“Hockey”, from a few weeks back, also follows this format well. There’s a slow narrative build up, but when the punchline hits, it hits like a brick wall. I wasn’t crazy it about, but I didn’t re-read it looking for the joke- I went and got a figurative ice-pack.
On the other hand, Andy Weir, the guy who used to do Casey & Andy (a gag strip) had a bit he talked about in his news posts where he said he was trying to get away from focusing too much on the punchline, because the punchline didn’t always work. Instead he would try and make every panel a little bit funny and not even necessarily have a distinct punchline at all.
An excellent example of this from your own archive is “Let’s All Get Plastic Surgery!”:
Now, that comic is only four panels and physically half the size of “Hypothetical Situation”, but it contains something like 10 individual jokes. The goldfish in the implant is one of my favorites. You’ve really packed that comic with as much humor as you can cram into it. Maybe it’s a bad example since it’s so different in format from today’s, but comparing the two you can really see how dry “Hypothetical Situation” is.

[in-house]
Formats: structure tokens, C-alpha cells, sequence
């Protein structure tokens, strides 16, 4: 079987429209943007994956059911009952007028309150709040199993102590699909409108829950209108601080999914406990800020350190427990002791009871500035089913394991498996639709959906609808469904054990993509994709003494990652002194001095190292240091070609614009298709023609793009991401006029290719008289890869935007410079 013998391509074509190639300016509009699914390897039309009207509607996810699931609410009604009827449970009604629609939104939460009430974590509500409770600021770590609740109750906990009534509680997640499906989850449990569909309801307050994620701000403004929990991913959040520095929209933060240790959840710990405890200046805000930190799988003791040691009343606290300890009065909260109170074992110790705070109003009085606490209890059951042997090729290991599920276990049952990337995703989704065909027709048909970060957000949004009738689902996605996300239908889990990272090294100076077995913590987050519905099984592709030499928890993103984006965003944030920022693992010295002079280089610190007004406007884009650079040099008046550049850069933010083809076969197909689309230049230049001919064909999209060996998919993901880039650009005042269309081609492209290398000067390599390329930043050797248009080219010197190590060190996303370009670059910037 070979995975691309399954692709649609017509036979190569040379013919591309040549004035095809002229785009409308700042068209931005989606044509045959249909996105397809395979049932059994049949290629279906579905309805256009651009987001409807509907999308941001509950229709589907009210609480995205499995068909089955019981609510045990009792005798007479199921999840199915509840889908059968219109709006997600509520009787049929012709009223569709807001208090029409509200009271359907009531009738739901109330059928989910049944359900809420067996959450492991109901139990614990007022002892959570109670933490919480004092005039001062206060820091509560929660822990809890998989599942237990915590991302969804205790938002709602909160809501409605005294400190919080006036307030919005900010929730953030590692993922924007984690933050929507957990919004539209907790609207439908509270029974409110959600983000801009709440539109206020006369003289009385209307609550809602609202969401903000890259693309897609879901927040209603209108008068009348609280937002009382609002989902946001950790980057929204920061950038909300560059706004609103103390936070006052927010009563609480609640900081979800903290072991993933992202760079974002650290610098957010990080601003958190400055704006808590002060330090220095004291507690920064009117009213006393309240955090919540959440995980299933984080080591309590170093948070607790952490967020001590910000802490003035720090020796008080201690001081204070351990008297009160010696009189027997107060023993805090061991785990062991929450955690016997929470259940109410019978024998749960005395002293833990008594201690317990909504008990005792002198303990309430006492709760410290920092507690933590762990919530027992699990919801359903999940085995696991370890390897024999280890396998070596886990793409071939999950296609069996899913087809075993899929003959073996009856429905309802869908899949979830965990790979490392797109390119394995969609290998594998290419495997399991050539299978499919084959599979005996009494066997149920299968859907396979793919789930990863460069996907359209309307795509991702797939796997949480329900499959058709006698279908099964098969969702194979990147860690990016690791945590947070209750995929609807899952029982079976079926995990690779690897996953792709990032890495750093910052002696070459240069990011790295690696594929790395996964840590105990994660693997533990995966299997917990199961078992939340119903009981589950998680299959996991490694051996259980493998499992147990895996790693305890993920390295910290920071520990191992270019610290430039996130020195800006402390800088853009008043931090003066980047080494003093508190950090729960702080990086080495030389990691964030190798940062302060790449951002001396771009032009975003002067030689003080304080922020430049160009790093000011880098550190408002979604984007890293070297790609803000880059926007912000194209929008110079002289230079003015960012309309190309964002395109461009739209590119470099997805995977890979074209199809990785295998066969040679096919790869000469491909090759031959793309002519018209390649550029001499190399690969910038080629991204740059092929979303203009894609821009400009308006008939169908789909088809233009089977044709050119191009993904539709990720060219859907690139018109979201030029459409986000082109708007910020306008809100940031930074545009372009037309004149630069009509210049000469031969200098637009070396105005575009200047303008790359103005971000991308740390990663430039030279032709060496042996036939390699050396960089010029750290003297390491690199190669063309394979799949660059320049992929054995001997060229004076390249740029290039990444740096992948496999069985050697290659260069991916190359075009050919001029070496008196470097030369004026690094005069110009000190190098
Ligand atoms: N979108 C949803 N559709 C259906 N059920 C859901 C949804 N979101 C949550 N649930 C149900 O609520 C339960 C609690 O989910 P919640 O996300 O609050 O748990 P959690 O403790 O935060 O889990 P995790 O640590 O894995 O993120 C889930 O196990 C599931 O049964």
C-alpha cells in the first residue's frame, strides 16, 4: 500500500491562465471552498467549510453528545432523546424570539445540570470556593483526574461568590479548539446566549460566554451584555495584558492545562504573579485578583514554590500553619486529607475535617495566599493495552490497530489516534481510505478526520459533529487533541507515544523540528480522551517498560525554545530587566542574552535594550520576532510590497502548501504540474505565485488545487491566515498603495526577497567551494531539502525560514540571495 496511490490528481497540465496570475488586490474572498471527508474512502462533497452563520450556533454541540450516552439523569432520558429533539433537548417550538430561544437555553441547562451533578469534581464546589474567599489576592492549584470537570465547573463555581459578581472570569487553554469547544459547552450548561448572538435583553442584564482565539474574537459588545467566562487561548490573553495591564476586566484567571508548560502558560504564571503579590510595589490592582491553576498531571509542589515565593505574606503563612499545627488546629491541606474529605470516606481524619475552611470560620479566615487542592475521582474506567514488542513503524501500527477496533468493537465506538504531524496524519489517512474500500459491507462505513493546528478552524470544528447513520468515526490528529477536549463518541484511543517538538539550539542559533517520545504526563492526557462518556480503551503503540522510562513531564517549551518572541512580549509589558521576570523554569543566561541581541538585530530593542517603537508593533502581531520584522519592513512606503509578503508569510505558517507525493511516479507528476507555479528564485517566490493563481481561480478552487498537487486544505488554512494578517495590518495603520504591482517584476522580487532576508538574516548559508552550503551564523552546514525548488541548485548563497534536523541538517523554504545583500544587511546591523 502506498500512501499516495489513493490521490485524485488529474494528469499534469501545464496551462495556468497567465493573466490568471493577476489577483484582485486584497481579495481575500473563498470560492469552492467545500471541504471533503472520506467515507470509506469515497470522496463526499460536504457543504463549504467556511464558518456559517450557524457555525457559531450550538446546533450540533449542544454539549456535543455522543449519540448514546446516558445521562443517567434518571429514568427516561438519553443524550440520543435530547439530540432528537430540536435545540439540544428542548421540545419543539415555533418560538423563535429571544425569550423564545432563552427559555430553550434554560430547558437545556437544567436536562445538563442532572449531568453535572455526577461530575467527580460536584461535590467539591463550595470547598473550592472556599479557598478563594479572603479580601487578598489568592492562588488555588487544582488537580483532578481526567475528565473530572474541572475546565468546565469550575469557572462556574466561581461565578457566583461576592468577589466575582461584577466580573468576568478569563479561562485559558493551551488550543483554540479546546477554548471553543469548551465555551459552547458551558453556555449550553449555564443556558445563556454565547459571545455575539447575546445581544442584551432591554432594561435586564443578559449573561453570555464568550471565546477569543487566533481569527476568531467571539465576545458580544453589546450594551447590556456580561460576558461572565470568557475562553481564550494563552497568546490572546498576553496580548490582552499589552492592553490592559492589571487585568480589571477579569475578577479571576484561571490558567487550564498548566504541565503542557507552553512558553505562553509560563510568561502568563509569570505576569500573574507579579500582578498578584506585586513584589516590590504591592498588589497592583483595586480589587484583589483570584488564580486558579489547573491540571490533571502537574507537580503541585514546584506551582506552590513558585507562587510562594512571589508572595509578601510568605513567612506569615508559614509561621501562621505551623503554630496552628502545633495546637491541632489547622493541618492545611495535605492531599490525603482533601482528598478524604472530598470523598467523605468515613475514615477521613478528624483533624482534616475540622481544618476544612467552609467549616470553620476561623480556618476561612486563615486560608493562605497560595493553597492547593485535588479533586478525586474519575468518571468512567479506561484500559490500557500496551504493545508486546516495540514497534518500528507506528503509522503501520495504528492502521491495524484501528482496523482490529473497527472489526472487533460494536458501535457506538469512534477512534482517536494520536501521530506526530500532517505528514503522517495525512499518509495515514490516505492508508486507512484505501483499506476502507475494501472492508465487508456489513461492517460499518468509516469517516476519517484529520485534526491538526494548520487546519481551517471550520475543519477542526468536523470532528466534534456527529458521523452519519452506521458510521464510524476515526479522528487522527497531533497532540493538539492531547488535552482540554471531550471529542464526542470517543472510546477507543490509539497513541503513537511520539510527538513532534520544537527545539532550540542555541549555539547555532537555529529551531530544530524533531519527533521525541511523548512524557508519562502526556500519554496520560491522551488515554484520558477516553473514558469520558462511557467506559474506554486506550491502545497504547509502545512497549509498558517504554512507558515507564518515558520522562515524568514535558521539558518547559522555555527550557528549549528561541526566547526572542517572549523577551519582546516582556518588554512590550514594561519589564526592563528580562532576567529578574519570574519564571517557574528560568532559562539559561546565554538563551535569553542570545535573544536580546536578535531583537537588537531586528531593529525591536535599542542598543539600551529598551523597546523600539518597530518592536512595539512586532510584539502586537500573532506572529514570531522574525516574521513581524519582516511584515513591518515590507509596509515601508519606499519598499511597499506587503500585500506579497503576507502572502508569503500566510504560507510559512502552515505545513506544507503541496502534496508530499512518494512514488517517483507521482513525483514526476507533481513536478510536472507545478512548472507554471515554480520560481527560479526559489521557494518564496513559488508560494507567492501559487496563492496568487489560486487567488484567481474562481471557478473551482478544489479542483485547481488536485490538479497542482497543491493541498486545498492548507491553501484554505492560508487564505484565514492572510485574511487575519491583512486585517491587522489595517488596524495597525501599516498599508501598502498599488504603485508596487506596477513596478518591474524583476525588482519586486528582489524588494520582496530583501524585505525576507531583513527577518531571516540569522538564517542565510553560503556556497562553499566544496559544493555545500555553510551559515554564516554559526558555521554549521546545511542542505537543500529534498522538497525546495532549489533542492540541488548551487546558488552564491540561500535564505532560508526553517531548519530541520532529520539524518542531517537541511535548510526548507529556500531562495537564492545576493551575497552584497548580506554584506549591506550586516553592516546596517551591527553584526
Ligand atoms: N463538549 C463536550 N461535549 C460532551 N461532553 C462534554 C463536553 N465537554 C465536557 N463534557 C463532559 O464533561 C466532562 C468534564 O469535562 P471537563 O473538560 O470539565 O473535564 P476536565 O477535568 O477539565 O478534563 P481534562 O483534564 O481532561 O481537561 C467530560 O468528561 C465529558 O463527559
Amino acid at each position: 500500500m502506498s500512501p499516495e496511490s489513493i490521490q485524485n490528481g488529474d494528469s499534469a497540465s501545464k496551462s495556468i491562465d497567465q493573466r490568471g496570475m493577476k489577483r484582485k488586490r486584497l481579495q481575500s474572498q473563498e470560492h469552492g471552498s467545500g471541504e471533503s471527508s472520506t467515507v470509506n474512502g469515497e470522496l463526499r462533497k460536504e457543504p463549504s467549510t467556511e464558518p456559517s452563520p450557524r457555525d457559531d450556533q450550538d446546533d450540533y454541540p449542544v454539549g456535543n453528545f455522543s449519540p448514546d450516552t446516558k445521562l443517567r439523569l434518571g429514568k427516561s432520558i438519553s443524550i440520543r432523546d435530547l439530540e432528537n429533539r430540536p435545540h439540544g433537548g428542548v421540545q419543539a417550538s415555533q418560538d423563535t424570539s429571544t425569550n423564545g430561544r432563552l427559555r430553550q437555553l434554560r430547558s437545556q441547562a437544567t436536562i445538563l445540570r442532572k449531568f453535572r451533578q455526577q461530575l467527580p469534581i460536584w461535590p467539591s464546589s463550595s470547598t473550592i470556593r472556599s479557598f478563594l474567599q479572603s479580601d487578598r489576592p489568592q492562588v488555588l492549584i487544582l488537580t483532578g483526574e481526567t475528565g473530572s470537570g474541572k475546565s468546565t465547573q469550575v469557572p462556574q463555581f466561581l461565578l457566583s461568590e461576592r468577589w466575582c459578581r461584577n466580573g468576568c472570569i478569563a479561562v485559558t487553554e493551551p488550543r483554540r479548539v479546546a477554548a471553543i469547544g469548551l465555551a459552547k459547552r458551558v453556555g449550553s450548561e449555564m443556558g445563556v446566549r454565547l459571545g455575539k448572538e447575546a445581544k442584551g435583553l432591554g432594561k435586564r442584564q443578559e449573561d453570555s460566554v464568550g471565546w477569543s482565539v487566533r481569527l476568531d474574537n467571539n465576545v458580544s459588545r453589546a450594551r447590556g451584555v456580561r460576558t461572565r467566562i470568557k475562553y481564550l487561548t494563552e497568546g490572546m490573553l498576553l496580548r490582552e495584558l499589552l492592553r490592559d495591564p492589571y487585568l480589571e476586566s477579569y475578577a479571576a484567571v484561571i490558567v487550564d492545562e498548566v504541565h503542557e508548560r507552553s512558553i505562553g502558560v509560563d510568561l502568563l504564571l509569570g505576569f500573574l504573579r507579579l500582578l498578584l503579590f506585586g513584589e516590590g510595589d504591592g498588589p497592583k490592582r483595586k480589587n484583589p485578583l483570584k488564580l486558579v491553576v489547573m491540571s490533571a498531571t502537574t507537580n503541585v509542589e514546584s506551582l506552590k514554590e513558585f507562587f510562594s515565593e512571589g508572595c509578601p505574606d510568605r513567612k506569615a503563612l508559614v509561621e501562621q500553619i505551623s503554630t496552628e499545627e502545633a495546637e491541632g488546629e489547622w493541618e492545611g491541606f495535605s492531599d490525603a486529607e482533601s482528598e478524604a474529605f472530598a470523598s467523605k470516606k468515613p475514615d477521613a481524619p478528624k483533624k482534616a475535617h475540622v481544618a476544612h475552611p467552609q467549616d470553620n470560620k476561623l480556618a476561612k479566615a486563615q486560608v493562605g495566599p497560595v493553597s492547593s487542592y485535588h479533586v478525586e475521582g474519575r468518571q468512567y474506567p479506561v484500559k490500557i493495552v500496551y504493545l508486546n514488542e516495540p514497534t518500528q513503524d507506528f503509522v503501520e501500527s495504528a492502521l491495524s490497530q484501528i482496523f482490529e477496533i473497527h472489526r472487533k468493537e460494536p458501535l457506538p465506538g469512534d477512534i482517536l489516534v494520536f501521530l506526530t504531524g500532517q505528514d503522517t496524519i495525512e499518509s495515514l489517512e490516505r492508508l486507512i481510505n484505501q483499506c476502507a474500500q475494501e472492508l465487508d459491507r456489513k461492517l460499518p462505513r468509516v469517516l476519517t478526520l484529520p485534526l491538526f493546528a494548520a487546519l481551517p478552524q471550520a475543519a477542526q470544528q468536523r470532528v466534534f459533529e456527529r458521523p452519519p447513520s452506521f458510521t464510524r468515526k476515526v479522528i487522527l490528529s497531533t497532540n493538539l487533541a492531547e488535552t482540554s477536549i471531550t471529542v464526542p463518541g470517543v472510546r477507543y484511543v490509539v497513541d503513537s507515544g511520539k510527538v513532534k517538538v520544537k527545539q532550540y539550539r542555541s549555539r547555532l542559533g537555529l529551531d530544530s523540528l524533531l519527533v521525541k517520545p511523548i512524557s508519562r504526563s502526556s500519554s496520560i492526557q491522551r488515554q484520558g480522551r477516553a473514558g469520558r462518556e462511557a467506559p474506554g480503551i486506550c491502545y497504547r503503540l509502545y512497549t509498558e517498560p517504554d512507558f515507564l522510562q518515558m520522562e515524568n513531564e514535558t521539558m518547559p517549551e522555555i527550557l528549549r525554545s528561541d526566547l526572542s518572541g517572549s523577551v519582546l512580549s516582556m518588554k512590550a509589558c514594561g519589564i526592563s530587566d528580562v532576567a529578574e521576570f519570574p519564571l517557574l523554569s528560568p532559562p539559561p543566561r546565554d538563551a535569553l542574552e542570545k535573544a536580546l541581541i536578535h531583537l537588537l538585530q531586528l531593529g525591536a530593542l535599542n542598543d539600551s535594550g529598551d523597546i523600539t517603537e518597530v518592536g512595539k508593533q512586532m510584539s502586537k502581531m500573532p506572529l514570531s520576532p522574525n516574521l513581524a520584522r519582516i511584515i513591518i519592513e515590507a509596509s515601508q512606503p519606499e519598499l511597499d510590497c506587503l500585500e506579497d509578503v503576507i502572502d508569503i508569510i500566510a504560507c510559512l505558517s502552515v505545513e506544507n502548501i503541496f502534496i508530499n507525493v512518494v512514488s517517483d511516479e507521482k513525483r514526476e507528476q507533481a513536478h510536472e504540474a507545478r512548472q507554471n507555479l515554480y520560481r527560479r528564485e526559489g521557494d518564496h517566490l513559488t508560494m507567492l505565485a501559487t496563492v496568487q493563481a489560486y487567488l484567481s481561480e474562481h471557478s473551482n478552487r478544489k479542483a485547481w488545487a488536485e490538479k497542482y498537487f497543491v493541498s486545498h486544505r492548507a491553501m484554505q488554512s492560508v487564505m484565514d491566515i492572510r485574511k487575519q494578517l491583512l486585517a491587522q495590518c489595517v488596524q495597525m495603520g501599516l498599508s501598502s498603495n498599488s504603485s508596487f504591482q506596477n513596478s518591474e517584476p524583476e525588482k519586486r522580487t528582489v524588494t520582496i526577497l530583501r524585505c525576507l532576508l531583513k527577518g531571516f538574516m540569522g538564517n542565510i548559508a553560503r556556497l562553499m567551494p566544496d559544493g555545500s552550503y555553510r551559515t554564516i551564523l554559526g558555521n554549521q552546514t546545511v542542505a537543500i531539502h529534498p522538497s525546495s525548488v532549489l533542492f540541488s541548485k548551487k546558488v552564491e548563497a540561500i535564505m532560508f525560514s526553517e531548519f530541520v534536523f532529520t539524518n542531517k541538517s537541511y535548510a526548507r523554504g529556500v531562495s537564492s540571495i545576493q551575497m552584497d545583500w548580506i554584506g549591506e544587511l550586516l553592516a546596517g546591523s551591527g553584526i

What is weird is, last week’s fantastic comic “o-o” appears to be really dry itself, but it doesn’t feel dry when you read it. Adrian’s narration is interesting in it’s own right; (if humorously exaggerated) I don’t spend four panels waiting for the joke, I spend four panels wondering which alleyway that bloodthirsty bastard Cubby Krickshaw is going leap out of.
I really liked this one. I didn’t see the twist coming. I think in my case what helps is the fact that the final panel is “below the fold” on my browser; I had to scroll down before I could read it. When reading multi-panel cartoons, I invariably end up accidentally glancing at the last few panels & have spoiled a number of would be punchlines, in doing so. I think that’s one of the reasons I’m drawn to one-panel cartoons–I can’t cheat & give away the ending. Once I scrolled down, I did glance at the last panel, but at least it was after reading a majority of the text.